I suggest you contact your Gov. Elect, my shipmate, and tell him you want GSGI to train in the state. Seriously, I don't know of a training academy in your area. Indiana will soon have Dick Marcinko's school but I don't have details as yet. You can be sure that I will announce the opening as soon as it occurs because he will put good information out there.
Thanks for the comments and you are absolutely correct - the force continuum is wrought with inconsistencies throughout the country. May I give you the following on conventional training as we are trying to change the training methodology within law enforcement to comply with our AFCQC fighting system that stresses the less lethal alternative to be habituated within the LE student
Conventional tactical team training does not adequately prepare the tactical officer for the "unknown" behind the door.
The team officer is expected to dynamically enter a room operating at maximum speed usually in low or no light conditions. Entry is almost always announced and often without prior intelligence or benefit of diversionary device. The conventionally trained officer has developed a conditioned, reflexive response which is a product of negotiate mentality, shoot /no shoot split second decision drills and the ever present fear of bad shoot agency reprisal and civil liability should that officer shoot. These mental issues are ever present and result in decision delay. Precious seconds are taken away from that officers ability to save his or her life. History is laden with bad shoot scenarios which were the result of the shoot / no shoot alternative - innocent victims who in poor visibility and heat of the moment have appeared to be a threat.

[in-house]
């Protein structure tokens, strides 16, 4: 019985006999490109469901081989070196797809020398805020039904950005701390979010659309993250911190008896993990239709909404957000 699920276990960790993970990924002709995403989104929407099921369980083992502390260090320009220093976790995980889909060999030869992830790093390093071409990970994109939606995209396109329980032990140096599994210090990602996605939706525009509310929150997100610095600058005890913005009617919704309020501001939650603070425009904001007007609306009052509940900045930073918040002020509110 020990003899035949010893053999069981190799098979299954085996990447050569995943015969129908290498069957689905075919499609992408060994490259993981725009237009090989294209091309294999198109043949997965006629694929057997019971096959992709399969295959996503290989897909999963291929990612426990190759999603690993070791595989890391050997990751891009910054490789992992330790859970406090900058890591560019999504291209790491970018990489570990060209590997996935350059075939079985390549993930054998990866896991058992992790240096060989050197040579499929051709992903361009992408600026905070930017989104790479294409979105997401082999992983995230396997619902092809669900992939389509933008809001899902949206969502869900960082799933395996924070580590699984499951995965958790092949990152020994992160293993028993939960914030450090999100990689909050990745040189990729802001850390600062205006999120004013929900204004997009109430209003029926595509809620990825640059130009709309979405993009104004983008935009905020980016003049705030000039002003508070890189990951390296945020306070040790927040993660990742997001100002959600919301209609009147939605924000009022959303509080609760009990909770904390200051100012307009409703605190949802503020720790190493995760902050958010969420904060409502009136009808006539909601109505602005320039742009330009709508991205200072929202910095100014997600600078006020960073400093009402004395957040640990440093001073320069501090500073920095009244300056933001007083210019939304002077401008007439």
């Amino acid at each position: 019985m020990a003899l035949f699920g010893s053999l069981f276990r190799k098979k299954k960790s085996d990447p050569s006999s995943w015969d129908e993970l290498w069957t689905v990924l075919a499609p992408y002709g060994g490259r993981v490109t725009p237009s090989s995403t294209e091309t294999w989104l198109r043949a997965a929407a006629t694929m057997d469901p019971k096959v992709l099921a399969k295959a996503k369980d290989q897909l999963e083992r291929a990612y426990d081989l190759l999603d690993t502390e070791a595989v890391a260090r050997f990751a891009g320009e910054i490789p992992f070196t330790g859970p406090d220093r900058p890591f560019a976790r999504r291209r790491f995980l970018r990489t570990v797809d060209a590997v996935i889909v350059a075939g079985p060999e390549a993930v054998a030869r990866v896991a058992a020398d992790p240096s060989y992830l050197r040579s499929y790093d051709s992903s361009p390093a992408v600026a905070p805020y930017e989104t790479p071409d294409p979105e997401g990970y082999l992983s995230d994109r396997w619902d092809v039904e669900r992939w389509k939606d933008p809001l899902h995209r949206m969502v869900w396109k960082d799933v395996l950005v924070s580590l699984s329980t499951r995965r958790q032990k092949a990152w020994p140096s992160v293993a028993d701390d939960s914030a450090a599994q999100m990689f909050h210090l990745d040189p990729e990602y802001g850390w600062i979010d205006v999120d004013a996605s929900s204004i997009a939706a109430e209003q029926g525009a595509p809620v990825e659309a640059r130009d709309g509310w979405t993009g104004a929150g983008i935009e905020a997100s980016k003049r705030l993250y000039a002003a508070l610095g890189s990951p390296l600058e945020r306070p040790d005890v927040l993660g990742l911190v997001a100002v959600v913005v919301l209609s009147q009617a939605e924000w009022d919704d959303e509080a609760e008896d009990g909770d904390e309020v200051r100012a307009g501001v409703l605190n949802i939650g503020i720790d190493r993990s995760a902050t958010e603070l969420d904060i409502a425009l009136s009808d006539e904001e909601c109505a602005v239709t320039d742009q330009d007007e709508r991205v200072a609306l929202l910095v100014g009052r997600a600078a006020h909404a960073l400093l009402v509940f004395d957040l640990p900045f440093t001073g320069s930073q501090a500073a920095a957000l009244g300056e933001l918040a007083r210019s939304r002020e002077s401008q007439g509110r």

Our alternative force training program comes from the Special Operations community which is tasked with hostage rescue and counter terrorism. These very high speed entry teams prepare to enter a room fully expecting the hostage will be used as a shield often made to look like the "tango" or strangely enough try to prevent the entry team from neutralizing his or her captures as is often seen in Stockholm Syndrome cases.
The officer learns how to immediately present the weapon in a firing position, either primary or secondary, in a manner so as to maintain weapon retention while delivering non-lethal pain compliance moves to control the unknown individual. In worst case should a lethal alternative be required, the officer is able to deliver accurate fire up to ten yards.
A pragmatic approach to teaching close quarter marksmanship from this position in conjunction with delivering strikes and throws while maintaining weapon control is covered in great detail. Through this training concept the officer acquires a non lethal habituated response to a surprise encounter while maintaining a guarded lethal posture should force escalation be required.